I’m more of a stuffing and mashed potatoes gal than a turkey lover (poor little things!). But I know that, regardless of which food is your favorite, for many people, the holidays are not always all they’re cracked up to be. The Hallmark Channel movies, television commercials, and grocery store decorations make Thanksgiving look amazing, almost ethereal. And, indeed, the end of the year holidays are supposed to be loving and lovely. Thanksgiving (despite the American mythology and hypocrisy involved in the supposed reason for the holiday) should be a day of giving thanks, feeling grateful, appreciating the fall weather, enjoying the blessing of good food and loving company. But it’s not that way for everyone.

So, I wanted to honor and respect those for whom Thanksgiving is a dreaded holiday. It could be due to fractured family relationships, lack of money, isolation from others, seasonal depression, illness, eating disorders, etc.

First of all, you are not alone. Although it may not seem like it because we all wear social masks, this holiday is difficult for many people. So, while it seems like you are the only one who is feeling blue right now, you are not.

Secondly, it’s only one day. Be grateful that, unlike Hanukkah, Thanksgiving does not last eight days. Only one! And feel free to make it as short as possible. If you decide to only make an appearance, rather than hang out at the parties all day, do what you need to do. If you are going to be alone on that day, use it as an excuse to treat yourself like royalty. What have you always wanted to do but it feels too extravagant, or a waste of time? Do it! Treat it as your job to make yourself happy today.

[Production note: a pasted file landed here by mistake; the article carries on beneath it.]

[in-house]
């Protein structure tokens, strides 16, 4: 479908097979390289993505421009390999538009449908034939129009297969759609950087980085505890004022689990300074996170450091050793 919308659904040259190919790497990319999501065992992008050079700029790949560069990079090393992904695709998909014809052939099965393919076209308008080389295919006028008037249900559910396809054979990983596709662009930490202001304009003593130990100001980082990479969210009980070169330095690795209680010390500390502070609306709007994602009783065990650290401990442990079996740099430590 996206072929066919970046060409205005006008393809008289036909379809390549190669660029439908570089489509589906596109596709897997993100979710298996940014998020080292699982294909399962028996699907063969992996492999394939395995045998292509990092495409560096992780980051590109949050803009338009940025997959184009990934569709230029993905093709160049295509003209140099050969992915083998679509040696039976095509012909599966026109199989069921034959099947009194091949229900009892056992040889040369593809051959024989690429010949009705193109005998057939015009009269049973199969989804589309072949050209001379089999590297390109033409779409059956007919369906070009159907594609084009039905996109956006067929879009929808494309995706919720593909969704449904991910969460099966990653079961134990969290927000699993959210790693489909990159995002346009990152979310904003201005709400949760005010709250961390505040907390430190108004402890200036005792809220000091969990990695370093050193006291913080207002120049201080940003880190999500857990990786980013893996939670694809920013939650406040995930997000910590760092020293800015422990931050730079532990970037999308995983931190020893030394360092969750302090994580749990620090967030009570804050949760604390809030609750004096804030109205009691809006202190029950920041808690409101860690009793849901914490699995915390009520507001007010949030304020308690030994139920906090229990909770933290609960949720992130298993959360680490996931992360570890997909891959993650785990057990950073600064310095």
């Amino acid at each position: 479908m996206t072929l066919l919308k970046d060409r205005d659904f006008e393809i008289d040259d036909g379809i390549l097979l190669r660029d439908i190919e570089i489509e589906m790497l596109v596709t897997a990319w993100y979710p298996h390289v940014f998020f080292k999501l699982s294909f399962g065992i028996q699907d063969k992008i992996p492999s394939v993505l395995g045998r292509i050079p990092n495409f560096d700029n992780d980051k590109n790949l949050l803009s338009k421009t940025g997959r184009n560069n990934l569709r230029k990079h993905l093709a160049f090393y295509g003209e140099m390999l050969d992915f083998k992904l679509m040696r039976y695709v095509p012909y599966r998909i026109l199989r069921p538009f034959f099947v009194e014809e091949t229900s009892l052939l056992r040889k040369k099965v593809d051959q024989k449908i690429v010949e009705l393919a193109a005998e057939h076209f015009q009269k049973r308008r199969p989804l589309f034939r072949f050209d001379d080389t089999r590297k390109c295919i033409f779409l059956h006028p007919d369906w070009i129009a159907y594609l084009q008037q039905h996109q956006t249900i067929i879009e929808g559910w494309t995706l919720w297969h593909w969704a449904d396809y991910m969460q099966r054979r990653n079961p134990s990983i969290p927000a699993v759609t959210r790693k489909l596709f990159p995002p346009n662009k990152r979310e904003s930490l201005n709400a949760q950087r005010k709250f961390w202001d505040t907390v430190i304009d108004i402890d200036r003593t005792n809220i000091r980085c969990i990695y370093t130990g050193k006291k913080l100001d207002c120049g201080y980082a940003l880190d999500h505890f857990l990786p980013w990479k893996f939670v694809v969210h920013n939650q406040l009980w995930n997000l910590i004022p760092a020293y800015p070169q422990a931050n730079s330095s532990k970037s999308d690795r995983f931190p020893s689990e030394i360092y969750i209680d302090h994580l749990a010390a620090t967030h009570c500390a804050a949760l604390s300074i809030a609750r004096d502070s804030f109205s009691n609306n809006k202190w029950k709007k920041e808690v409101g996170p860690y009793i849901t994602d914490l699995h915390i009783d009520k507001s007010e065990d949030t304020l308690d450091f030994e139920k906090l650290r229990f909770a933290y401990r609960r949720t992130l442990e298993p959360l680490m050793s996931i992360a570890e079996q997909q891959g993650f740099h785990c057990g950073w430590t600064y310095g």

Thirdly, that being said, if you want to be sad, then be sad. Allow yourself to experience the full gamut of emotions without guilt. Do what you need to do – cry, write in a journal, or join an online chat group and vent. Often, the best way to get over something is to go straight through it. So, allow yourself to feel every feeling you’ve been avoiding.

Fourthly, there’s a full moon tomorrow! Bless the Goddess! So, if you are a Wiccan, a Wiccan-in-training, or just a spiritual seeker, take the opportunity to learn about esbats, the monthly honoring of the lunar cycles. Instead of viewing November 22 as Thanksgiving, view it as a celebration of the Goddess. Enjoy Her energy. Feel her joy. Celebrate the power of the Divine Feminine (whether you are male or female). Have a glass of wine and toast Mother Earth for her bounty and generosity!

Have faith that things will get better.  And if you feel like reaching out, please reach out. I will answer you.

 

Peace and love,

Raven

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